How IDF bases could become affordable housingMay 15th, 2013 | By Jesse Fox | Category: housing
A bill proposed by one of the leaders of the 2011 social-justice protests, now a Knesset lawmaker, poses a serious alternative to the Netanyahu government’s ineffectual housing policies.
Nearly two years after the social-justice protests of 2011, Israel’s government has failed to make any serious attempt to bring down the cost of housing in the country. Despite a series of laws, policies and reforms put forward in the wake of that summer’s demonstrations, the cost of housing in Israel continues to rise, especially in the center of the country.
During Benjamin Netanyhu’s terms in office, the government has consistently refused to consider legal and regulatory tools, such as rent control and mixed-income housing, which are commonly used in Western countries to moderate housing costs in big cities – let alone more experimental ideas such as micro-lofts. Instead, it has chosen to remain inside the box of free-market orthodoxy, which has proven ineffective.
However, a bill put together by one of the leaders of the 2011 protests, now a member of Knesset, could offer a serious alternative to the government’s impractical and ineffectual policies. MK Stav Shaffir (Labor) has proposed a piece of legislation that would create thousands of affordable housing units in the center of the country, on land currently occupied by IDF bases.
The bases, which are already slated to be transferred to southern Israel over the coming decade or so, sit on huge pieces of land inside urban areas (they include the well-known bases at Tel Hashomer, Tzrifin, Glilot and parts of the Kirya in Tel Aviv). Estimates are that some 30,000 apartments could be built on the land that becomes available.
Under Shaffir’s bill, half of these apartments would be sold by the developers at market prices, while 45% would become rent-controlled units, leased to middle-class tenants on multi-year contracts. Tenants would have to meet certain criteria (they would have to be working people, with incomes that fall within a certain range, who do not already own an apartment), and would be chosen by lottery.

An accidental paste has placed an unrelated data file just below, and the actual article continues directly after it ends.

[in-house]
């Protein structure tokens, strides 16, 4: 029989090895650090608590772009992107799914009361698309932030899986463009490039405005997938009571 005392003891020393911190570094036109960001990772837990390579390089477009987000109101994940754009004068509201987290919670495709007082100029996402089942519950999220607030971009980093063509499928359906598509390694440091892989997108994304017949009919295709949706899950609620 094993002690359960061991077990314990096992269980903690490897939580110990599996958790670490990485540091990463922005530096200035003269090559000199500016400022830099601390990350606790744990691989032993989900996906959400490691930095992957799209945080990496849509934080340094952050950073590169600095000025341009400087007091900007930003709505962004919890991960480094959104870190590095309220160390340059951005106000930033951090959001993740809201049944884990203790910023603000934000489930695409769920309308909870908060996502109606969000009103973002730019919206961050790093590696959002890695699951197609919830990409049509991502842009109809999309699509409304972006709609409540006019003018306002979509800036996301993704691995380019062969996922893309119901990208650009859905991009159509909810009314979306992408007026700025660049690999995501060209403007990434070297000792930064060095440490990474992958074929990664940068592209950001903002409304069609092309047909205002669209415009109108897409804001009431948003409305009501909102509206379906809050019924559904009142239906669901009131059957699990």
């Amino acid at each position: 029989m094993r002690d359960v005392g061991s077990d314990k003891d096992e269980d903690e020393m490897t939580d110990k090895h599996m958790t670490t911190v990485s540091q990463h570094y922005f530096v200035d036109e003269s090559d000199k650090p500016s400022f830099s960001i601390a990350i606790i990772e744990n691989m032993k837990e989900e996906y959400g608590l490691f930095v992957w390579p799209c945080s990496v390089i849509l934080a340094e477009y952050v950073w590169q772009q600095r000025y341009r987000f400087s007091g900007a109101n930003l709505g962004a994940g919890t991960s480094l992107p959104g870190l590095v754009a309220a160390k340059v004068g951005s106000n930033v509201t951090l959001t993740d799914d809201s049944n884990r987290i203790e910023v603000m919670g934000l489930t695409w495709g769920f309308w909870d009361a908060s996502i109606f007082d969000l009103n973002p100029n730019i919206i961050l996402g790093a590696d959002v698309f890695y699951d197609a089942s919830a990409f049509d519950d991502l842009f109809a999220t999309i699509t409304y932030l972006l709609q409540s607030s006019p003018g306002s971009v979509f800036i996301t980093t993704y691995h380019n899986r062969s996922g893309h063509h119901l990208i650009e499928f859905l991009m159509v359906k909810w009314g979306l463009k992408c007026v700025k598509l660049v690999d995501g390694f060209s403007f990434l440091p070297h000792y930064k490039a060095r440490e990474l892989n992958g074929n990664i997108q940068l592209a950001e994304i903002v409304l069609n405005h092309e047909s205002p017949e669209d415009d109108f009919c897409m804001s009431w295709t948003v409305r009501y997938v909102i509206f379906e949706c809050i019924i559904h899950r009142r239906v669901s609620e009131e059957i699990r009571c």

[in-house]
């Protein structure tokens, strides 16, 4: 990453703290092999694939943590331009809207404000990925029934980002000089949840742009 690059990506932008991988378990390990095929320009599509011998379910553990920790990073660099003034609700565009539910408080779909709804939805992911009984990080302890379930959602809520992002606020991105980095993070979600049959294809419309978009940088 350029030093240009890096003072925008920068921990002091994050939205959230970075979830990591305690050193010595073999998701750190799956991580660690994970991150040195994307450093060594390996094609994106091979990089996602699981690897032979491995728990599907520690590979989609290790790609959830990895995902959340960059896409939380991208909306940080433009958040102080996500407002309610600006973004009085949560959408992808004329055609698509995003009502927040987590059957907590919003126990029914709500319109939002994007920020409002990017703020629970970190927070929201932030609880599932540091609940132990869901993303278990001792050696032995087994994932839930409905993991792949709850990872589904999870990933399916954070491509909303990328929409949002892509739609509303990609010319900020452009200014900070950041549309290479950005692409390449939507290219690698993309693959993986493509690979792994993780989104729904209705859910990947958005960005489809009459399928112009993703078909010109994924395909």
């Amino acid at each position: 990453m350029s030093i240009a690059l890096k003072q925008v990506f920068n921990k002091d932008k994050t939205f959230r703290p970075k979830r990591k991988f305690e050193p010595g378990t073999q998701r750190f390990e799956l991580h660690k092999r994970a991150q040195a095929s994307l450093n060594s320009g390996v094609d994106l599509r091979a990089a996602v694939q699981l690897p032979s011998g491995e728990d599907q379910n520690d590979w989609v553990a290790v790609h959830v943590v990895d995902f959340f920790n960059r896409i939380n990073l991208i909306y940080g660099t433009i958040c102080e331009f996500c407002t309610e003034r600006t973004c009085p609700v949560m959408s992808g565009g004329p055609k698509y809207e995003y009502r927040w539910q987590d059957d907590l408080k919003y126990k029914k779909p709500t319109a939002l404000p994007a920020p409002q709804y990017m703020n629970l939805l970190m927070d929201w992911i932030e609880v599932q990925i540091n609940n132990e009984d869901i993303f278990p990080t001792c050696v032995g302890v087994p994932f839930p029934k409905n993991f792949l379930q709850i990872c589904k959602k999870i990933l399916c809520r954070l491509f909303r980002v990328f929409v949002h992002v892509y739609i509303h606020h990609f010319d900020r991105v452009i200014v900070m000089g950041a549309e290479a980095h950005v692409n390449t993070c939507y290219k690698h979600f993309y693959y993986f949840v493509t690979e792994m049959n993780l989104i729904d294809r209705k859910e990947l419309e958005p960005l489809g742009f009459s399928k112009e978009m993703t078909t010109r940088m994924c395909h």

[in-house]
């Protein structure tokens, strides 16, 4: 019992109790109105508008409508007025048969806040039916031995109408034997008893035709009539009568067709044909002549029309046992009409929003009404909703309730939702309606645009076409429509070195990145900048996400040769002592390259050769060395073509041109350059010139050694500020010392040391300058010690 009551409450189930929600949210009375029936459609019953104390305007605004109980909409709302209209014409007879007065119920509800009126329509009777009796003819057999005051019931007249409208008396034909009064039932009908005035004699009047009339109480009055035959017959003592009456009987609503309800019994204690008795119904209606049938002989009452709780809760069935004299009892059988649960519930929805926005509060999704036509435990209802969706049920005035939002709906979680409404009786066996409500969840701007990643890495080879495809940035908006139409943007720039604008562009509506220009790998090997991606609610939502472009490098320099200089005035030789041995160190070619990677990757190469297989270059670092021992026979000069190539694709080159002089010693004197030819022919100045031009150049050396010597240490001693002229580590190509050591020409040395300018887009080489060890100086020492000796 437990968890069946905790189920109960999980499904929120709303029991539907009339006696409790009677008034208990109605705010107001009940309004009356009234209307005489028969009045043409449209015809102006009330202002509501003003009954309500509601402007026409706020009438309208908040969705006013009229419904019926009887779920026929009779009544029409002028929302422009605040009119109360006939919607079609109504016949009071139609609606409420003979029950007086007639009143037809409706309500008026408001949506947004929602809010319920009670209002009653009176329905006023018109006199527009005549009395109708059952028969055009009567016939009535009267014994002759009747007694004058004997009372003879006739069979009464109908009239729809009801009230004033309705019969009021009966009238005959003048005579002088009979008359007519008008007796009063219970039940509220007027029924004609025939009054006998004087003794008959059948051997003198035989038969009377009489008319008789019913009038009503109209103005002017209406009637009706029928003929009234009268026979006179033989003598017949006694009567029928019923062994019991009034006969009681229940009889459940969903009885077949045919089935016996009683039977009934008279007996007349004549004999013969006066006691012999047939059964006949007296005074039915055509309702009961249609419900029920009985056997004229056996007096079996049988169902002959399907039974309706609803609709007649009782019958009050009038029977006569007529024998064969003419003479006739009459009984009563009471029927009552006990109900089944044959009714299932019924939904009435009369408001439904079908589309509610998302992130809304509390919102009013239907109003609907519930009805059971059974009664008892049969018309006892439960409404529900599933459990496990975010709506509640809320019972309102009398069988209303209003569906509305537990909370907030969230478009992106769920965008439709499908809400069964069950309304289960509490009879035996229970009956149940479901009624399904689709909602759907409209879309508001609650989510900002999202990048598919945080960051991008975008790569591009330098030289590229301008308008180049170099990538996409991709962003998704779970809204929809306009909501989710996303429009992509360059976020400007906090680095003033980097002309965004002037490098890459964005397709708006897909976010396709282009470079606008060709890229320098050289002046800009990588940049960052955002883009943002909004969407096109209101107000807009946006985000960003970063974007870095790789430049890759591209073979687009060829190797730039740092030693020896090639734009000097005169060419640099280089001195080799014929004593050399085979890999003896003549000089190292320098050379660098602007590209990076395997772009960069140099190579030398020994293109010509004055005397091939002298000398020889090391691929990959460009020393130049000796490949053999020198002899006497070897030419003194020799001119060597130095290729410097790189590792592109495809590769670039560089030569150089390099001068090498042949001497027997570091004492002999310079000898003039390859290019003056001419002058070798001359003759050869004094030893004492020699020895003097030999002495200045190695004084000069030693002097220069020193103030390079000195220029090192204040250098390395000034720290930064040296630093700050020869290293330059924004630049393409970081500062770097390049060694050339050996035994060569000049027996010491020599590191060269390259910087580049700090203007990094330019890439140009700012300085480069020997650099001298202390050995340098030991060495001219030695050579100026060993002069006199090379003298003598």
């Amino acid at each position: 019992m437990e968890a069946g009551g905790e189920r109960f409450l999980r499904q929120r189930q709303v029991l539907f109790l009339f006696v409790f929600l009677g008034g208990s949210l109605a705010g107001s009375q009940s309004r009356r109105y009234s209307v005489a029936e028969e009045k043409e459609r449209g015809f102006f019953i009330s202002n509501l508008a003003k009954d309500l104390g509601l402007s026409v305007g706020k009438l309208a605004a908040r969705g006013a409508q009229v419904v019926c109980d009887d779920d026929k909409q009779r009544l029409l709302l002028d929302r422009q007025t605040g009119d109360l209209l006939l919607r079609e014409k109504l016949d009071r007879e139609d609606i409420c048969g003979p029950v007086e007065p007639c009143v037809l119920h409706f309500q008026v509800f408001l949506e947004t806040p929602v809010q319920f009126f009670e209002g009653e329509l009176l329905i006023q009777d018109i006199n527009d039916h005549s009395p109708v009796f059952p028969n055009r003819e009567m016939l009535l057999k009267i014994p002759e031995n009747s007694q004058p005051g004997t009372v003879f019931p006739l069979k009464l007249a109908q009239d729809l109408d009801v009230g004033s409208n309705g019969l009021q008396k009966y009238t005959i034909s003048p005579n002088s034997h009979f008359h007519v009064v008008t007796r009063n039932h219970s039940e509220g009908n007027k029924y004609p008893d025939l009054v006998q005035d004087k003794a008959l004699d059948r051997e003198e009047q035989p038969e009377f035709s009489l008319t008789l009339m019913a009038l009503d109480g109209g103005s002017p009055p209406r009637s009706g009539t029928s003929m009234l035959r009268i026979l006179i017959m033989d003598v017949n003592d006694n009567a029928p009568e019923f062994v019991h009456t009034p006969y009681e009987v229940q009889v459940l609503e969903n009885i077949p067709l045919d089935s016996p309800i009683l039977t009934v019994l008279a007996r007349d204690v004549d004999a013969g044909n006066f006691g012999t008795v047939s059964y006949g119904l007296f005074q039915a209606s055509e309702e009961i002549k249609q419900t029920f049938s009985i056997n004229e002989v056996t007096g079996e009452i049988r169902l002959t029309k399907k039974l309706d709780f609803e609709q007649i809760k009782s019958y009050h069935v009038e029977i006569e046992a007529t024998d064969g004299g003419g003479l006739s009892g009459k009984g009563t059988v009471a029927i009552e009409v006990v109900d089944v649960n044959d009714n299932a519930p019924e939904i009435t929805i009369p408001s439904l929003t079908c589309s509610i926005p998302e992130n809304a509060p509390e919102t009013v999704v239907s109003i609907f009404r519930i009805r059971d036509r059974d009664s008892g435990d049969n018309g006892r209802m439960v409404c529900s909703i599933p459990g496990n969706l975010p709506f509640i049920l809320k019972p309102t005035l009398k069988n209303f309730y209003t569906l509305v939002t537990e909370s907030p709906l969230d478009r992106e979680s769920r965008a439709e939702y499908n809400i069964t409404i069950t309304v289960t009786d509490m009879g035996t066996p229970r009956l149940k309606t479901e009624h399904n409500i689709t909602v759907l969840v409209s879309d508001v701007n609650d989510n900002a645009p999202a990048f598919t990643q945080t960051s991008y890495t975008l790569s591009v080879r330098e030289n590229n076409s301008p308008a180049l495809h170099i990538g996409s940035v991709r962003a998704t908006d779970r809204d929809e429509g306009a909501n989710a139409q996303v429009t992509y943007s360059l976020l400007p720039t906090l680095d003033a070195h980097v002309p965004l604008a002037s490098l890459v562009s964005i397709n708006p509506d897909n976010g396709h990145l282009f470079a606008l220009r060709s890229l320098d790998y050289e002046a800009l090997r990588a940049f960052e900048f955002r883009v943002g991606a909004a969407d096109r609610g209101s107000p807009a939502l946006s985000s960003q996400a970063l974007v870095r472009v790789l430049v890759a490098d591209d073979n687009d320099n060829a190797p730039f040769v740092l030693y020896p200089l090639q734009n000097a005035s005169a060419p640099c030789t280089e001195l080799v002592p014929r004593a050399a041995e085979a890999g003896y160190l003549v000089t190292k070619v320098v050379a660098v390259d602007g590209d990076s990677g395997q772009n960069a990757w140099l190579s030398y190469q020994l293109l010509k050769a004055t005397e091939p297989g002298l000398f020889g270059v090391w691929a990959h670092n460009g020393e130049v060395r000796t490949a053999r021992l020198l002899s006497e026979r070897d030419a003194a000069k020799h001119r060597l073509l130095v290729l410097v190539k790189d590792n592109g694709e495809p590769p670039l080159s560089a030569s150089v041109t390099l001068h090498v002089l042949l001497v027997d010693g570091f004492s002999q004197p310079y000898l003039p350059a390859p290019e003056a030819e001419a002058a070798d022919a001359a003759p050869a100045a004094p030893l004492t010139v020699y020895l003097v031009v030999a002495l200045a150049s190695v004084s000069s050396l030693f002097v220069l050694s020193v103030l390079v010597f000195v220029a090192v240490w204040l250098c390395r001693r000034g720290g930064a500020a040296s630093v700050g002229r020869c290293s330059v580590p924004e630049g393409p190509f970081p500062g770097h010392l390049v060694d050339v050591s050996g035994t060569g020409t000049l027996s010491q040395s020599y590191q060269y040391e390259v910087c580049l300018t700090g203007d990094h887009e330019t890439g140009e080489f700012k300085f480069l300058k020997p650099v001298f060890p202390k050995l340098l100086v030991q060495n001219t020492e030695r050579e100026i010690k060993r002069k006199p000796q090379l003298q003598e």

Shaffir’s bill is revolutionary in that it defines, for the first time in Israeli law, the term “affordable housing” as rent-controlled apartments whose cost does not exceed a certain percentage of a household’s income (in this case 30%). This would bring Israel in line with most Western countries, which define affordable housing this way. Until now, Israel’s government has taken the unique position that small, market-rate rental units are “affordable housing.”
The bill envisions these new neighborhoods as mixed-income districts, in which public housing tenants, middle-income groups (such as students and young families) and better-off people live together in the same neighborhoods and on the same streets. While mixed-income districts are also a staple of affordable housing programs in Western cities, in Israel most new neighborhoods (and sometimes entire cities – think: Modi’in) are designed for a homogeneous population.
Although the bill does not specify, all of the rent-controlled units would presumably be built and managed by private companies, under government oversight. The bill would also require the government to explore a number of financial and regulatory moves meant to lower the price of construction in these projects, including tax breaks and relaxing parking minimums (inflexible regulations requiring developers to build costly underground parking garages are yet another factor pushing up the cost of apartments).